The Exumas – Bahamas Dive Club Trip

The three dives sites we dove in the Exumas

The three dives sites we dove in the Exumas

Last year we organized a trip to Andros, this year we organized a trip to The Exumas.

We organized and booked our trip through Stuart Cove’s. This meant that we had to be up early to make our way from the East of Nassau all the way to the South West. Departure time from the dock was scheduled at 7.30am and I didn’t want to be the one who caused us to be late. Though as with most things in the Bahamas we never actually leave on time, so around 8am we left and started our 45 mile journey to the Exumas.

Unfortunately, because Stuart’s dive shop is located at the West-end of Nassau and they island is about 20 miles long, that meat that almost half of our journey to the Exumas was actually spent crossing the length of Nassau. Oh, well, if only there was a dive shop on the East-end that would organise trips like this.

The plan was to do three dives. The first two dives would be wall dives and the third dive would be a drift dive. It took just over two hours to get to our first dive site: Ocean Drop, and we splashed in at 10:15. Karin and I headed off together, with no plans to have any additional buddies with us. A buddy team followed us, one of them I recognised and knew was a good diver, the other I had no idea who he was. 10 minutes into the dive he told me he had half a tank. I was livid. This was a chance for me to relax, explore and enjoy the dive and I had to deal with a diver who was out of his depth. I had to abort my dive and take him back because he probably couldn’t find his way back. Karin and I returned him to the bottom of the boat and left him to do his safety stop with his buddy. We then continued on and did some more exploring.

The dive site was beautiful. The corals and sponges were fantastic! I was heart broken that the incompetent diver had ruined part of my dive. There were fan corals as big as a dining room table. We came across an old discarded anchor line and the corals coming off of that were spectacular. Swimming along a small gorge we came spotted a lionfish and a spiny lobster squaring off. It was a marvellous sight.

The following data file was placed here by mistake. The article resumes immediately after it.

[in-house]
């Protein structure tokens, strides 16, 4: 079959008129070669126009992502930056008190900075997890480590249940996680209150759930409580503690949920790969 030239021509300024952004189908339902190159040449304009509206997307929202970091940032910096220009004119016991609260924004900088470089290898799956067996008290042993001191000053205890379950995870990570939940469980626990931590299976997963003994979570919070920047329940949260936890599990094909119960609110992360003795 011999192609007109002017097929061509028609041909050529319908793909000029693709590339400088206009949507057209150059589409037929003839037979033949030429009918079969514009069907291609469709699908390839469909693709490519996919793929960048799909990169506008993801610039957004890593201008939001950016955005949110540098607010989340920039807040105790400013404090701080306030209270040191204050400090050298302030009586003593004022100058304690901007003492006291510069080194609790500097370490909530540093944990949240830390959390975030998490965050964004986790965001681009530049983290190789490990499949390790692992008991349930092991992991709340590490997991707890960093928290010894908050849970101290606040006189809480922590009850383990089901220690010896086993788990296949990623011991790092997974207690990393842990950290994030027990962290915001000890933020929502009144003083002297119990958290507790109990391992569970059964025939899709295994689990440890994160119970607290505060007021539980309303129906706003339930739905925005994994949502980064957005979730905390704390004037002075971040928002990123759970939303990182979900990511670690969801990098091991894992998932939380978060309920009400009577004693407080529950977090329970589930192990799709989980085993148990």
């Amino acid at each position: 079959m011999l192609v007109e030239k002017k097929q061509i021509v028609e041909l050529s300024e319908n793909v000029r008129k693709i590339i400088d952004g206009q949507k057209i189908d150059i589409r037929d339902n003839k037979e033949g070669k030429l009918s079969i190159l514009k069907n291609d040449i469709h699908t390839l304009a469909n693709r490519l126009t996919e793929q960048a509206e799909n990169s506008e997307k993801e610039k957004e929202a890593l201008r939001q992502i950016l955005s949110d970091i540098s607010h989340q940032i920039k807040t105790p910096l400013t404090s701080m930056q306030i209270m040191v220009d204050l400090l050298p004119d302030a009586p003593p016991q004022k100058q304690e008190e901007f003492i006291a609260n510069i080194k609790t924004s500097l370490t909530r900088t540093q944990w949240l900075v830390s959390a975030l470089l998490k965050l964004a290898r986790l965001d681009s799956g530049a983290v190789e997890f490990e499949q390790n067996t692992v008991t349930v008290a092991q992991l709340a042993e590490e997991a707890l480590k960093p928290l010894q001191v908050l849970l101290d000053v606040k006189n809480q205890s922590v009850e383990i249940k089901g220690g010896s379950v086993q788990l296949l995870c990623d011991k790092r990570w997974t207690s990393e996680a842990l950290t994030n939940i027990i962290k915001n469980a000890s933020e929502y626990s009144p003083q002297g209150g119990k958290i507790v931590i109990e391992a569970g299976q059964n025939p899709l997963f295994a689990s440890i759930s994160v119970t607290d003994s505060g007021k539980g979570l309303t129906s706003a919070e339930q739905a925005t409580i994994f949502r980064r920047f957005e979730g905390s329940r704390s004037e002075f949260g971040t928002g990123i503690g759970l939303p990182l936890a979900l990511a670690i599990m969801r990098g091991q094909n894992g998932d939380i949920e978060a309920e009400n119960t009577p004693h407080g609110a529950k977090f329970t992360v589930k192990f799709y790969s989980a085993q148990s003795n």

Soon it was time to head back to the boat and complete our safety stop. We managed a total dive of around 55 minutes, which wasn’t too bad seeing as we had descended to over 26 metres.

When we got back on the boat I spoke to the incompetent diver and told him that he needs to think carefully about his diving, and although his actions didn’t cause an accident there was the potential for things to go very wrong. I also spoke to the dive guide and told him to make sure that when we went on the next dives that he was to be part of his group.

We decided that rather than heading to the second dive site immediately we went to a small cay to have lunch. Anchoring in the bay we were able to walk from the boat to the shore. On the shore there were iguanas. I had seen them in San Salvador when I had been there in August but this time they weren’t kept in a pen they were free to roam around. They are quite interesting creatures and it was funny to watch the run around the beach and fight over the pieces of apple that we tossed them.

We were back on the boat by 1pm and headed to our next dive site: Eagle Ray Reef. This was another wall dive and Karin and I had no hesitations about diving without anyone else. We followed the a gorge down to the wall, passing through the numerous swim-throughs along the way. The view along the wall was staggering, almost as good as the first. We actually descended down to 40m and looking back up towards to the surface took my breath away. We ascended and swam through a gully, I could have sworn that the corals and sponges made it look like a fairy forest. It was breathtaking. Our NDL was running low so we headed back to the boat.

Soon we were on our way again and it was time to get back into the water for our third and final dive of the day, a drift dive. Or as it quickly became known as “The Italian Drift Dive.” The dive site was called Hammerhead Gultch and we were hoping that we might see one. We anchored and our dive guide jumped in to check the movement of the current. He suggested that we had anchored at the end of the drift and that we should move the boat North. The boat moved, we jumped in, and the direction of the current had changed. This meant that we spent most of the dive swimming against the current, and when you are towing a SMB that makes for some difficult swimming. I decided to relinquish the SMB and put it away, it was a shallow dive so a slow ascent up to collect it wasn’t going to do too much. We saw some beautiful corals, sponges, and sea life. I finally saw a Reef Butterflyfish and we saw a fantastic spotted moray at the end. There had been a trip the previous weekend and someone had lost a GoPro, and as luck would have it one of our divers found it.

It was a great day all things considered. We finally got back to the dock at Stuart Cove’s around 6:30pm. Then it was home for some well deserved rest, but not before stopping at KFC for some fired chicken.

My only regret of the dive was not bringing my underwater camera with me. It would have been great to get some shots of the coral and sponges on the first dive. Next time I am going to remember to bring it.

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